Understanding Chapter 7 bankruptcy options

Texas residents facing the prospect of a bankruptcy filing understandably have several apprehensions about the process and the outcome. One of the most common questions about a Chapter 7 bankruptcy relates to the ability to keep a home. Many people erroneously think that there is no such option but that is not the case.

In 2012, more than 48,000 bankruptcy filings were processed in Texas. Of those, 6,423 were in the Eastern District, incorporating Grayson County. The need for financial relief is common among many people in the state and there are different options available depending on your individual circumstances. Understanding some of the basics of a Chapter 7 bankruptcy can help you decide if it is the right option for you.

Understanding unsecured and secured debts

According to statistics from the American Bankruptcy Institute, approximately 70 percent of all bankruptcies filed are Chapter 7 cases. This form of bankruptcy is often referred to as a liquidation bankruptcy. This is because creditors are allowed the chance to be repaid at least some if not all of the debts owed through the process of liquidating a person's assets.

However, it is important to note that the liquidation process involves only secured debts, leaving any unsecured debts untouched. The difference between the two types of assets is as follows:

  • Secured debts: secured debts are those that have some type of collateral to guarantee them. A personal line of credit that leverages a paid off automobile as collateral is an example of a secured debt.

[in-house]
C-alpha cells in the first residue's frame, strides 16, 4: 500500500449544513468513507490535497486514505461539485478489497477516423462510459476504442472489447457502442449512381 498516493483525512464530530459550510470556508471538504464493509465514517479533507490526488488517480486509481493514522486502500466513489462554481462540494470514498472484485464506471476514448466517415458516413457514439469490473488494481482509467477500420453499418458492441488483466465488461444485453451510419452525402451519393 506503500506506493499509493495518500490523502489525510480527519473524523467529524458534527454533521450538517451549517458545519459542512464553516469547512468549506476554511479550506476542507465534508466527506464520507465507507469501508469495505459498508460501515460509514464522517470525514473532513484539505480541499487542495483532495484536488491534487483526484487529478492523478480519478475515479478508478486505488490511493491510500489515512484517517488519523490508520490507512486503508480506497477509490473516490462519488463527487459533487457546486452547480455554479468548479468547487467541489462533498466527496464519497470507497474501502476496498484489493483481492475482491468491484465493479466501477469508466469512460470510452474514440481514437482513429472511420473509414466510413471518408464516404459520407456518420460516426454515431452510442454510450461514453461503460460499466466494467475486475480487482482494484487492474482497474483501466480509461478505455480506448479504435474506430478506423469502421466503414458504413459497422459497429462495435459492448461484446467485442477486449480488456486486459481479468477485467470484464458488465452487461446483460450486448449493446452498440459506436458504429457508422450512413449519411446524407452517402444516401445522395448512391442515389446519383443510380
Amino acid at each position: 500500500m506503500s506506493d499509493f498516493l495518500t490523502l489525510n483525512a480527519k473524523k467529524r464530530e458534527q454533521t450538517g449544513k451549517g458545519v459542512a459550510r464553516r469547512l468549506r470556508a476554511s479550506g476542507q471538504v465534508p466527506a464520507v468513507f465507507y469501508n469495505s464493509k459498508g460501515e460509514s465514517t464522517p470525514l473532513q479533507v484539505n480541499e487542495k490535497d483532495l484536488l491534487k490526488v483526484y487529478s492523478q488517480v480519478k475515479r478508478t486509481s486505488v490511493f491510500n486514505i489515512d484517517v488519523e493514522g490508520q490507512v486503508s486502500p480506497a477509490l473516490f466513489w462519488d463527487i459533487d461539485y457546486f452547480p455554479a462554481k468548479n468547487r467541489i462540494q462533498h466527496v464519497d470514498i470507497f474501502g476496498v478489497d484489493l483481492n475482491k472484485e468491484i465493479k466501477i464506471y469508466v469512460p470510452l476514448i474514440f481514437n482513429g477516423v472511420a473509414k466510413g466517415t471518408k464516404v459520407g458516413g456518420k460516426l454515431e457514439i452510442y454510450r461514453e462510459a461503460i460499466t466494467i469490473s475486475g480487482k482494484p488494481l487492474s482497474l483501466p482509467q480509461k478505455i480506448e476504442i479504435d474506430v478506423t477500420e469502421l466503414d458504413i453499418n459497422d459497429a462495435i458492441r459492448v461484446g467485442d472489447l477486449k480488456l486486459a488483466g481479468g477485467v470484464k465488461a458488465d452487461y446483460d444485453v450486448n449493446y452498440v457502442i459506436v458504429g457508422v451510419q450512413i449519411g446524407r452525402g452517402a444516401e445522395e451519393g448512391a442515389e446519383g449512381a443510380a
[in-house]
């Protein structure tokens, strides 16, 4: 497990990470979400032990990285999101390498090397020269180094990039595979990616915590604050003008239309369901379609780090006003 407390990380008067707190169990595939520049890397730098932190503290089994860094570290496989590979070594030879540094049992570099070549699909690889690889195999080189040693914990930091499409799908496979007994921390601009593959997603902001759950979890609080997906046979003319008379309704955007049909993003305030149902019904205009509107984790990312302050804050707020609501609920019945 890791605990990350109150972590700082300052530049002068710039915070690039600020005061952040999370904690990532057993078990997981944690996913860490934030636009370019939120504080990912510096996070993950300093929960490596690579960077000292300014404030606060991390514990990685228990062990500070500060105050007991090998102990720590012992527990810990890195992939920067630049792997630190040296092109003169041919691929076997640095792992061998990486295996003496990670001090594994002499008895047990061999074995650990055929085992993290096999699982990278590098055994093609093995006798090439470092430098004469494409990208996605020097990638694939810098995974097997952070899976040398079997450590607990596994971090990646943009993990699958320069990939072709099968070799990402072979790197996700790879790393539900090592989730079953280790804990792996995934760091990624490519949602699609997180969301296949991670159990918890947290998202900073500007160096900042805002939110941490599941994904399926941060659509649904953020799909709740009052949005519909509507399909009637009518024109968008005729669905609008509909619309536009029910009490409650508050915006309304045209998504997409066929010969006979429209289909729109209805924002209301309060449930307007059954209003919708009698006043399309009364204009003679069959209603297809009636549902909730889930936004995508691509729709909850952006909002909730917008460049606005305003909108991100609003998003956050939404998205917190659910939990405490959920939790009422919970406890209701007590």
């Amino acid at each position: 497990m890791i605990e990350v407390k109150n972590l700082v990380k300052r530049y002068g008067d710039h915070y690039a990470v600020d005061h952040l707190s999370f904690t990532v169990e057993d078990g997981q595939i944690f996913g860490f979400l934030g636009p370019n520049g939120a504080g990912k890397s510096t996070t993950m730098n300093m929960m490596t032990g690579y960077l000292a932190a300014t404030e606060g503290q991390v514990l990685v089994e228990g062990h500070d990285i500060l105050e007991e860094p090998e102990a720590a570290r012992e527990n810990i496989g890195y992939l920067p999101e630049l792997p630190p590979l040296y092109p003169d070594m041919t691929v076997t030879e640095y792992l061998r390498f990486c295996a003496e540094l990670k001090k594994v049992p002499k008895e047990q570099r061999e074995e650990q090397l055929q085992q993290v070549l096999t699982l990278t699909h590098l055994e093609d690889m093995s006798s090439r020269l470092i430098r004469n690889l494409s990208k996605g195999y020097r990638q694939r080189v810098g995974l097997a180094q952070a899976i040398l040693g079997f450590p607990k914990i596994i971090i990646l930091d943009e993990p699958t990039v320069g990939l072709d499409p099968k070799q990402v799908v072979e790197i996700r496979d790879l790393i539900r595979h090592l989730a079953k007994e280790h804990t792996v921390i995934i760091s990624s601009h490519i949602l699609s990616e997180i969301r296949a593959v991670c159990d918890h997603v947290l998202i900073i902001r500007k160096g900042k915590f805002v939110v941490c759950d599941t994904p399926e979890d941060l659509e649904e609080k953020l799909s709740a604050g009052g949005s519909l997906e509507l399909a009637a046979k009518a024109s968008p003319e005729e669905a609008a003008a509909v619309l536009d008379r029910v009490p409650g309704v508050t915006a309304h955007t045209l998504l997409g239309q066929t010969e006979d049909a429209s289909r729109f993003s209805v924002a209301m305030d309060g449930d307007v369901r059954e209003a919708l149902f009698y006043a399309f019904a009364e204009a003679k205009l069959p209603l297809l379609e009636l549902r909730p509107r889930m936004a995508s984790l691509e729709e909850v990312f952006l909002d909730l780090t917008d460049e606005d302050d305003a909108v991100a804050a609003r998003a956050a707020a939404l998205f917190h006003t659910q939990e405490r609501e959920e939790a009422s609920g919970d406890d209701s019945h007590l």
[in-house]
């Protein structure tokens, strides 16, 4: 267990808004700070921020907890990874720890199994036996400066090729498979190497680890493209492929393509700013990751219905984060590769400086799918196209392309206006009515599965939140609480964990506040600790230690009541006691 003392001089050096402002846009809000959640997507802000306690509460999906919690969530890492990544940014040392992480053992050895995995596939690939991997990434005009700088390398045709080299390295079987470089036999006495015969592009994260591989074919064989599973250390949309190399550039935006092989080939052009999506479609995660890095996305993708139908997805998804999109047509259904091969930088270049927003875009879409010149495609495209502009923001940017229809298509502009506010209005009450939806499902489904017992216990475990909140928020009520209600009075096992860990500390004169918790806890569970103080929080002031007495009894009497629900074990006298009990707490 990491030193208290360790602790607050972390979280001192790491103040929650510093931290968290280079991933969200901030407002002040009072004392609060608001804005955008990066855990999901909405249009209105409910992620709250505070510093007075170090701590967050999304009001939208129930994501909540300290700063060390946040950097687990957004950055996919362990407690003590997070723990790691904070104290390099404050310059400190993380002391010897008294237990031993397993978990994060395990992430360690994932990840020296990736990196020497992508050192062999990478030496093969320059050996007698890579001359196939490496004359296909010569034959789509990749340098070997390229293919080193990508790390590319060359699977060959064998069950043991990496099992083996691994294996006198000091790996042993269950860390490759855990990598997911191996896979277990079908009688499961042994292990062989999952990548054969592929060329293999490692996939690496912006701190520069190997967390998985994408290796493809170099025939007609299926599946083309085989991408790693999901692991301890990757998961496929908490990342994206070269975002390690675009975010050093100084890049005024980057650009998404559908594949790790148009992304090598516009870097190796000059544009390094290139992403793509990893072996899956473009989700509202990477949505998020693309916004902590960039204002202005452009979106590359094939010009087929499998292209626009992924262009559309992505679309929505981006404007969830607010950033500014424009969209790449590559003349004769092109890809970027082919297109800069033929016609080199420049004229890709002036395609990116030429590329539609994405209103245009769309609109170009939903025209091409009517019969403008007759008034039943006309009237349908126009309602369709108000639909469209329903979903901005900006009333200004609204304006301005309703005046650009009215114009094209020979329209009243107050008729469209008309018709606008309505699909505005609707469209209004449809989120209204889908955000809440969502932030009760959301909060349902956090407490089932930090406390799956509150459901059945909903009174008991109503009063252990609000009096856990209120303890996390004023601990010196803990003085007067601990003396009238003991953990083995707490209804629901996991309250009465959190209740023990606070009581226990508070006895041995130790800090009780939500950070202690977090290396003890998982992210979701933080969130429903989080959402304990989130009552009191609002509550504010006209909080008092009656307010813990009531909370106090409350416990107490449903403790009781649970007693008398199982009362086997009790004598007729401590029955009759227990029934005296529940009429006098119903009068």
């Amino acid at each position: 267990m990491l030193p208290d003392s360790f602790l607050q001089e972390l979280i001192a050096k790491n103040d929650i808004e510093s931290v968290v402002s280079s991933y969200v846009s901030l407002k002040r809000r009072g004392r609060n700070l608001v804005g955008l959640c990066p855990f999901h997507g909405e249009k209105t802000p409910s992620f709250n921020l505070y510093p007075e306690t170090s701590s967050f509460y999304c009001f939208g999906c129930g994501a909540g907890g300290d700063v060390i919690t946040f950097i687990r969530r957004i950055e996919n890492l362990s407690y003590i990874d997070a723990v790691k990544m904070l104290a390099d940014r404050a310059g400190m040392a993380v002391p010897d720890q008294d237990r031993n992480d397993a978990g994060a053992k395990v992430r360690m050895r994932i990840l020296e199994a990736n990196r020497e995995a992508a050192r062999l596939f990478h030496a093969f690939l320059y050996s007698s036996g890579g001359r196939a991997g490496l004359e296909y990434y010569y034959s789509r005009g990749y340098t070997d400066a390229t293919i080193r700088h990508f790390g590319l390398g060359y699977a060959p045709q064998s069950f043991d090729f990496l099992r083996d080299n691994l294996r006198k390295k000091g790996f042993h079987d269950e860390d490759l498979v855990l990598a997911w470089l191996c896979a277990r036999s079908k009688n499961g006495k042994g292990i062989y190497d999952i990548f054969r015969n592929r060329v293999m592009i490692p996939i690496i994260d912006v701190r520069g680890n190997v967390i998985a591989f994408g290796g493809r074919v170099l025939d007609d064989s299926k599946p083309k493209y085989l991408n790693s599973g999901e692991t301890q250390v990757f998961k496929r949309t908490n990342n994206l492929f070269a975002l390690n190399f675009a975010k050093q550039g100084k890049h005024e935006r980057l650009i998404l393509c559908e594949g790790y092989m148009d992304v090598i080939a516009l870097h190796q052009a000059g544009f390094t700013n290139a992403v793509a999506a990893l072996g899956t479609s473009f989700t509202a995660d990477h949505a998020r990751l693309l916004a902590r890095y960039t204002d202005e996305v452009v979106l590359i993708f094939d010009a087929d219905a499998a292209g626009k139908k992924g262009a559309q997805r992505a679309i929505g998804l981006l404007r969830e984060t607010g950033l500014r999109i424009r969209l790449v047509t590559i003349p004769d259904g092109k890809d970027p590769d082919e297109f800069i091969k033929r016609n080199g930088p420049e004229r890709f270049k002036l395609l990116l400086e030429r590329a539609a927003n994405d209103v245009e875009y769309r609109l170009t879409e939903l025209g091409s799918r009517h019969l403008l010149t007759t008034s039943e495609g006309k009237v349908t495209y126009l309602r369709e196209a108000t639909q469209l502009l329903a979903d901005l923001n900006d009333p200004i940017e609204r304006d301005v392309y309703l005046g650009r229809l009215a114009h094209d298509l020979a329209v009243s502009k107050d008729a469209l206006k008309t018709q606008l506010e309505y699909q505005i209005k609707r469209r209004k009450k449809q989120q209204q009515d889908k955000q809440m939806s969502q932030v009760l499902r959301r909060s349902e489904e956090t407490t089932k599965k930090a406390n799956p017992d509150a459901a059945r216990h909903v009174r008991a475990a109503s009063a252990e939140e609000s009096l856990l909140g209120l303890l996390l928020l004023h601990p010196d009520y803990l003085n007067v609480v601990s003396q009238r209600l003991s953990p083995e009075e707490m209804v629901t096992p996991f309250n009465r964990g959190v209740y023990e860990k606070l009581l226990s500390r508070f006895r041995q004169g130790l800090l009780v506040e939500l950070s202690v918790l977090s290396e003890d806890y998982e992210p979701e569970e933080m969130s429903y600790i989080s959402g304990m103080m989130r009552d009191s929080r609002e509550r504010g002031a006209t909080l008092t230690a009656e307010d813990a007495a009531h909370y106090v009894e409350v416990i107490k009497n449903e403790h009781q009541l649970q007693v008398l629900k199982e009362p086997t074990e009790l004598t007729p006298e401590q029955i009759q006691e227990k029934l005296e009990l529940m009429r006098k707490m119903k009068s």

• Unsecured debts: these are debts with no attached collateral as backup payment methods. Examples include store credit lines or cards. If the majority of your debt is unsecured versus secured, Chapter 7 may be a good bankruptcy option for you.

When you work through a Chapter 7 bankruptcy process, you will find that there are some creditors who are willing to revise the terms of their repayment agreements. This can allow you the opportunity to create a revised agreement to pay back those debts instead of having your assets taken as a way to pay the debt. This process is managed through the court-appointed trustee.

Complexities in bankruptcy

There are many situations that make each bankruptcy very individual. Understanding the general laws and guidelines is important but it is always advised that you work with a bankruptcy attorney to ensure you receive the best relief and help possible.